Roberto H was a man that I still think about. The youngest resident of the facility, Roberto was in his mid fifties. He was not an American citizen. Twenty seven years before he was legally in the United States working when a terrible car wreck left him paralysed from the neck down. He had limited use of his left hand. To this day I cannot help but think about the barriers that prevented his rehabilitation. I am sure they were economic and cultural and his plight was not helped by the fact that he had no family in the United States. He was one of the people that I wrote to for several years after I left that summer job and returned to school. Though Roberto I learned how patentedly unfair life can be and how gracefully some deal with this fact.

Two other residents that I think about these many years later are Tammy and Opal. They were roomates on the women's hall for patients who could no longer walk. Both woman were over one hundred years old. Neither could see and while they could carry on a conversation with you or with each other, neither would remember what she had said thirty seconds later.

I met these two ladies on my second day at work. The other aides, most of whom were middle aged, had not yet decided what to make of me. I was twenty years old, fairly naive, and eager to please. The women's hall A hall was the most difficult. Some of the aides would skip several of the reguired duties since the work of bathing these women and changing their bed linens was so physically taxing.

Jo, who in the end would be my favorite coworker, had decided to play a little trick on me. She ask me to go "feed the two women in room A-3. I went to the kitchen and got the two trays, noticing the card on both trays said "mechanical soft." This meant that all the food was like mush. Everything both these women would eat had to be such since neither had any teeth.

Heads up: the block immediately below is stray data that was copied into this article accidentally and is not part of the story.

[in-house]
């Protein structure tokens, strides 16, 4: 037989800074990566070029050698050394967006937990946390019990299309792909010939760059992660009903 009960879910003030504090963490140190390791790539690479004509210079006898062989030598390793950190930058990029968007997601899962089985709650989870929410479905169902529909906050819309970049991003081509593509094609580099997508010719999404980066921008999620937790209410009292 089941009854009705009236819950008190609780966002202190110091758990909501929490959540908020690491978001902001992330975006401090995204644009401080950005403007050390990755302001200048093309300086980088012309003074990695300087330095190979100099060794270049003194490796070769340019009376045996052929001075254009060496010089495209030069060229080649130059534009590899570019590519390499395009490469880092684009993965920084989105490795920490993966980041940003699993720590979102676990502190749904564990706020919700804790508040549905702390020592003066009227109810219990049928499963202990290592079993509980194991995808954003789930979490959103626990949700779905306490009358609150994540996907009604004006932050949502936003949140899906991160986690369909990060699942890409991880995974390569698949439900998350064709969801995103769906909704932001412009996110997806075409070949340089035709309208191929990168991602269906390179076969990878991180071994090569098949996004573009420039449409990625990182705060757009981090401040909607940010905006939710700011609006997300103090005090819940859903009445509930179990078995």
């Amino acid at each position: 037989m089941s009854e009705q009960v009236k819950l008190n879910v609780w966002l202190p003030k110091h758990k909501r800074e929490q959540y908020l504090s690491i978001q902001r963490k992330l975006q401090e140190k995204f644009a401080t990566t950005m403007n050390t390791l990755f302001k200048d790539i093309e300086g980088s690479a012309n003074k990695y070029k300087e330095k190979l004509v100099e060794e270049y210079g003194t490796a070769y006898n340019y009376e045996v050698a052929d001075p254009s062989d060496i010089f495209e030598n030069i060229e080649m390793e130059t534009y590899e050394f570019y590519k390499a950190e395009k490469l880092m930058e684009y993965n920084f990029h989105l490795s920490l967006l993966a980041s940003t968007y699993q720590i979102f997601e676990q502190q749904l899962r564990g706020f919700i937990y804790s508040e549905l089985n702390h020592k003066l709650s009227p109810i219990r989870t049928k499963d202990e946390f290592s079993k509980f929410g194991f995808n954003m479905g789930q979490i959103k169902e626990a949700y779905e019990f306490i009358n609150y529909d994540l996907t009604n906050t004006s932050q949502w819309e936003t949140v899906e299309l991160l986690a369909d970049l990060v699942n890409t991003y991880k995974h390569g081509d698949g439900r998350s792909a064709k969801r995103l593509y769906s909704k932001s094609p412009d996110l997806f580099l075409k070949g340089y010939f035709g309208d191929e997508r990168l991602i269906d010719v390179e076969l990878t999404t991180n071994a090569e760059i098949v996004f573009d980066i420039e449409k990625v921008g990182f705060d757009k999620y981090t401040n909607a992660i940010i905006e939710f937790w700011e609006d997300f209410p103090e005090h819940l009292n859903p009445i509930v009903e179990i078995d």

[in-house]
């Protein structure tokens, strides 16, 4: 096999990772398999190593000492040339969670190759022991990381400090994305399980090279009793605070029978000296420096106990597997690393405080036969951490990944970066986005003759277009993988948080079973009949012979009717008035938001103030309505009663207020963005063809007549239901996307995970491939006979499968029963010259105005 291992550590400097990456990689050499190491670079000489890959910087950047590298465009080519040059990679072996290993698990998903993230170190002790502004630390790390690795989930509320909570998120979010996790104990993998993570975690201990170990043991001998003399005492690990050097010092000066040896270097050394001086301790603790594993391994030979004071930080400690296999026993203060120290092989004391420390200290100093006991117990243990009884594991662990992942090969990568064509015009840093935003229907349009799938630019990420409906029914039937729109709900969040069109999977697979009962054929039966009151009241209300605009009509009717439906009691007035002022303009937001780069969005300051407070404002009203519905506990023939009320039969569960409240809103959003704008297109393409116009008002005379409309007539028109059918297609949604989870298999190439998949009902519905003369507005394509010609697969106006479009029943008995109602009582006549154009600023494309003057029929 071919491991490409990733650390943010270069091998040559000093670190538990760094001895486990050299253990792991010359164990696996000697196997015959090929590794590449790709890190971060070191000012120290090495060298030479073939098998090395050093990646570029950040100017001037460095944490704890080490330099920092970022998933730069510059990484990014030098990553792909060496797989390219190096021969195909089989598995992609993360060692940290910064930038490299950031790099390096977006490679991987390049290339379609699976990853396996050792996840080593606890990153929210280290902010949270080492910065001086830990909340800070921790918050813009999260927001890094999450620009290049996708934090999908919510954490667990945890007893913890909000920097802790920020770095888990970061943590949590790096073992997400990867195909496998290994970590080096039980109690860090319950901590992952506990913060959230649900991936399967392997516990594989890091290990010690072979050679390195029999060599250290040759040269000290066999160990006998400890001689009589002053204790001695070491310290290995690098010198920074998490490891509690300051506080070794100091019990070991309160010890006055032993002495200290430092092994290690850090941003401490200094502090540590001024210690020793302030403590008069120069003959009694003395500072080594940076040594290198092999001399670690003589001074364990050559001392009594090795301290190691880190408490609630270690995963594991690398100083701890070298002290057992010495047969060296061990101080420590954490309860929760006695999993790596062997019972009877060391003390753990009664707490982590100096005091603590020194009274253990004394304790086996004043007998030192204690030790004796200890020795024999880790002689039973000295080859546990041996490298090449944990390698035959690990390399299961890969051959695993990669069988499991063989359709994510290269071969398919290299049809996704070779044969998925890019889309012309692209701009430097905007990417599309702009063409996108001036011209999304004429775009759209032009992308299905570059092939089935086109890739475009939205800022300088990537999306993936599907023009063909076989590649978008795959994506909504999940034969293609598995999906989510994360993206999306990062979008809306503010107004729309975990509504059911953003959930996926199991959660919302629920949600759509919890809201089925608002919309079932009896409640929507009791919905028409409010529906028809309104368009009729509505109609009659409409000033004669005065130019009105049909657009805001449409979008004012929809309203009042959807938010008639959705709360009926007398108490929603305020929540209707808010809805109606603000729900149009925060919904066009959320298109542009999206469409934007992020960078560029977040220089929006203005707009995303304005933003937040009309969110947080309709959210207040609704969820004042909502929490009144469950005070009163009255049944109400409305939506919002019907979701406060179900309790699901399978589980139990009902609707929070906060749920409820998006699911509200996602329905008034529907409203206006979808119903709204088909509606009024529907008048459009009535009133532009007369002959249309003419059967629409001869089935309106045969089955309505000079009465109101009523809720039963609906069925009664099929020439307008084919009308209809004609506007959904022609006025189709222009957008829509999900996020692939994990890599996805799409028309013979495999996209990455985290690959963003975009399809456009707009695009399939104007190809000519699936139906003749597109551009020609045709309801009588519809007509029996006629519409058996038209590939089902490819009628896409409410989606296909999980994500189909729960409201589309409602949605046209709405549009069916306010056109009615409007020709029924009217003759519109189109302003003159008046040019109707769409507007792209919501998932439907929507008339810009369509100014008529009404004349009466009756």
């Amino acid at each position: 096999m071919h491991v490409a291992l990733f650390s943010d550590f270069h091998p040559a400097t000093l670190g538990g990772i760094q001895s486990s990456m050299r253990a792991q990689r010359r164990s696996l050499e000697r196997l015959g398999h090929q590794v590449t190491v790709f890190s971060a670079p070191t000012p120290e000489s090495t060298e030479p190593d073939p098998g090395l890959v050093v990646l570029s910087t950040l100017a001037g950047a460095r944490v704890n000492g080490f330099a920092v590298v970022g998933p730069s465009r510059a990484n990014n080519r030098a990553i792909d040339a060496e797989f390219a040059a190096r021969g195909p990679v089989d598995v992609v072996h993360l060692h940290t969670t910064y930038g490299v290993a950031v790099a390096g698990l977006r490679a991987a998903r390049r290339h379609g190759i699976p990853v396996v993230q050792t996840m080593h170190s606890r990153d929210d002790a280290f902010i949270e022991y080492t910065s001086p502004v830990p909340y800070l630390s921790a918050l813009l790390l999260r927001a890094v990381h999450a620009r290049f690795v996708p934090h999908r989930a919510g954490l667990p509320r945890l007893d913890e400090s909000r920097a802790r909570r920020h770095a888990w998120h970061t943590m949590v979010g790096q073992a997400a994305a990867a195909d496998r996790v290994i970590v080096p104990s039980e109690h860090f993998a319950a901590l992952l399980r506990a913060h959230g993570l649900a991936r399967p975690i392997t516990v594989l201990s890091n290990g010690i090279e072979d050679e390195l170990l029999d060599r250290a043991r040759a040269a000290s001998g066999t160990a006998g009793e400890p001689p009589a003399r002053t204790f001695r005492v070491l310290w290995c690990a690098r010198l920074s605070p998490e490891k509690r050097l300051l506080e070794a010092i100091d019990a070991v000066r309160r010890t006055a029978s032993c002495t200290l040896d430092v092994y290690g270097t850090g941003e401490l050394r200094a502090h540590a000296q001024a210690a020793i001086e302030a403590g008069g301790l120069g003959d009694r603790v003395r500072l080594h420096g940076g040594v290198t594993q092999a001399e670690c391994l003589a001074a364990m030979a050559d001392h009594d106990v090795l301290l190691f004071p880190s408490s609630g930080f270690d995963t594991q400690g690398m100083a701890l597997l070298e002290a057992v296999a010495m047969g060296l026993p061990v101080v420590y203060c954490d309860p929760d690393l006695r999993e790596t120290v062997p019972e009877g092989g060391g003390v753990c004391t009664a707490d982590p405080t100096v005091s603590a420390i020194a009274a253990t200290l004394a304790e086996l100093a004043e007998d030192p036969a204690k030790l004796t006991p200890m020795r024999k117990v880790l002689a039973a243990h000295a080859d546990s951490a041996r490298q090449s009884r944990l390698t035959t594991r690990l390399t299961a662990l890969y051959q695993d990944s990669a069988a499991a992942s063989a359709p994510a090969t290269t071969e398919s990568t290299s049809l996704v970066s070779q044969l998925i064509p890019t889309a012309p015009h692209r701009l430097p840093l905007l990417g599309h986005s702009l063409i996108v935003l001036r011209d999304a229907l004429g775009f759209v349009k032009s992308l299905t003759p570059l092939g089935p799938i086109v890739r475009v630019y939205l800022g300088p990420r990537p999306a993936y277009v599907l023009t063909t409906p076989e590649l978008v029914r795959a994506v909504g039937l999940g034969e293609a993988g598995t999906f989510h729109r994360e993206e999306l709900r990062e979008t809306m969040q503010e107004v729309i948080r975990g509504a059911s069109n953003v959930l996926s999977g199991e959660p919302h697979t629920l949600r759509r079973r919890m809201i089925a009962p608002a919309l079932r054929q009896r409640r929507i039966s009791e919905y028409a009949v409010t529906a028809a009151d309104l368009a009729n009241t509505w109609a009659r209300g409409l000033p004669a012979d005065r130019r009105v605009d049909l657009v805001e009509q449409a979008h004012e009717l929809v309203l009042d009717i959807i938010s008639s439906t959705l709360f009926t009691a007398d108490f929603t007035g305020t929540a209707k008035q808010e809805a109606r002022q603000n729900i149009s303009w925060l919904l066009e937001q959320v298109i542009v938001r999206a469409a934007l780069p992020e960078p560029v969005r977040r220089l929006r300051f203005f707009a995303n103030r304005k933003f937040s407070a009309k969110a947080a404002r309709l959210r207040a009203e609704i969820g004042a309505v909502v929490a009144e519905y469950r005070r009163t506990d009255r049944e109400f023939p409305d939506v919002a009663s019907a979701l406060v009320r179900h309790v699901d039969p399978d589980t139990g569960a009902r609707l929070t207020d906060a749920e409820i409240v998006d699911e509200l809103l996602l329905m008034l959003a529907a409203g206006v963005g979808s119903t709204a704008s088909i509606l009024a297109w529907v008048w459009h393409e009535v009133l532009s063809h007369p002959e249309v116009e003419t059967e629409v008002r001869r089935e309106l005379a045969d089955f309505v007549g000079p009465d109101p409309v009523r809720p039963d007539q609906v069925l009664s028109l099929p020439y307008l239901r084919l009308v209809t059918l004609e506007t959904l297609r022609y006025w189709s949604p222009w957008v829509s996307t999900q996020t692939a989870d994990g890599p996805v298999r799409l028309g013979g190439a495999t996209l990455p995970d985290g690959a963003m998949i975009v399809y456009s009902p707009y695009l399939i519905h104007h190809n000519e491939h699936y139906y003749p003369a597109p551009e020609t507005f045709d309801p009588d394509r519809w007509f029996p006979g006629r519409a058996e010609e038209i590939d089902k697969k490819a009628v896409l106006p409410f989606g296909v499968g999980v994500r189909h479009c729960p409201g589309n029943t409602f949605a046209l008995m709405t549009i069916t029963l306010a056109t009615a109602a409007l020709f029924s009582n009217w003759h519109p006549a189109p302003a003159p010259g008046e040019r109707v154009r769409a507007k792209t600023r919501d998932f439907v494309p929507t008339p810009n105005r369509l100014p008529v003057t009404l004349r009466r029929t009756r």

When I knocked on the door and wheeled the cart with the trays in the room I was greeted by two thin, old women with opaque eyes who both turned their heads in my direction following the sound of my voice. Opal was Caucasion. Tammy was Africian American. They both had thick, white hair cut short for easy care.

"Come in Honey!" Opal called.

"Yes, yes, yyyyesss!" Tammy chimbed. "It is lunch time and I smell that food." Both seemed enthusiastic and ready to eat. How difficult could it be to feed two ancient women.

I kept them talking, set up the trays and gave first one and then the other a bite of food alternating spoons and entering into the conversation that they carried on with each other. They seemed to enjoy each others company and as with most people who are blind, their hearing was remarkable.

Suddenly Tammy stopped eating. "I'm hurting, Honey! Hurting, hurting, hurting!" she repeated with her voice reaching a cresendo.

"I'm sorry, Tammy" I exclaimed moving closer to her, looking to she what could possibly be causing this her pain.

"Oh hurting, hurting, hurting!" Tammy kept repeating shaking her head.

"Tammy, I am sorry! What is huring? How can I help?"

"Hurting, hurting, hurting!" Tammy kept repeating.